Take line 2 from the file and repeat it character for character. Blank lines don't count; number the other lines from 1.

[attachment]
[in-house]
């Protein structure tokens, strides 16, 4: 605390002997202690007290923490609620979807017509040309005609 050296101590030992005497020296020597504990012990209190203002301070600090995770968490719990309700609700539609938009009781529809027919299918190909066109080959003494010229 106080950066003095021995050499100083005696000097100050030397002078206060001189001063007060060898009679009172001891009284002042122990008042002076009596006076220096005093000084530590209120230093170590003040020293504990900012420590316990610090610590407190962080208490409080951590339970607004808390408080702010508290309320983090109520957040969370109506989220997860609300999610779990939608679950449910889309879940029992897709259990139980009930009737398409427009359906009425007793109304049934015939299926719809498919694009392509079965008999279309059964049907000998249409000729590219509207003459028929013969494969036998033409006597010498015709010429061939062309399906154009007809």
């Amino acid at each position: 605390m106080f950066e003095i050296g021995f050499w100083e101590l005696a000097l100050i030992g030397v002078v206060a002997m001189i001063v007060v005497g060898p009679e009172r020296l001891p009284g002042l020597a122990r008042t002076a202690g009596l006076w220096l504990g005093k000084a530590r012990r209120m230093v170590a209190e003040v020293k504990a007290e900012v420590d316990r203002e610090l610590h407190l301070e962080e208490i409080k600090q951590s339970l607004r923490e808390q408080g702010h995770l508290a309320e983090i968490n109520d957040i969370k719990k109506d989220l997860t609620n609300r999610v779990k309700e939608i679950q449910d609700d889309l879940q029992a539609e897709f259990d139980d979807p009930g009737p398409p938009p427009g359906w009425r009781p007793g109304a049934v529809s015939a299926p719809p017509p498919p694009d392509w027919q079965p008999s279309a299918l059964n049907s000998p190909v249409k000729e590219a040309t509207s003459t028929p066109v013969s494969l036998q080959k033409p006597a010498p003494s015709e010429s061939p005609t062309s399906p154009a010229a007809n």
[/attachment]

């Protein structure tokens, strides 16, 4: 605390002997202690007290923490609620979807017509040309005609 050296101590030992005497020296020597504990012990209190203002301070600090995770968490719990309700609700539609938009009781529809027919299918190909066109080959003494010229 106080950066003095021995050499100083005696000097100050030397002078206060001189001063007060060898009679009172001891009284002042122990008042002076009596006076220096005093000084530590209120230093170590003040020293504990900012420590316990610090610590407190962080208490409080951590339970607004808390408080702010508290309320983090109520957040969370109506989220997860609300999610779990939608679950449910889309879940029992897709259990139980009930009737398409427009359906009425007793109304049934015939299926719809498919694009392509079965008999279309059964049907000998249409000729590219509207003459028929013969494969036998033409006597010498015709010429061939062309399906154009007809």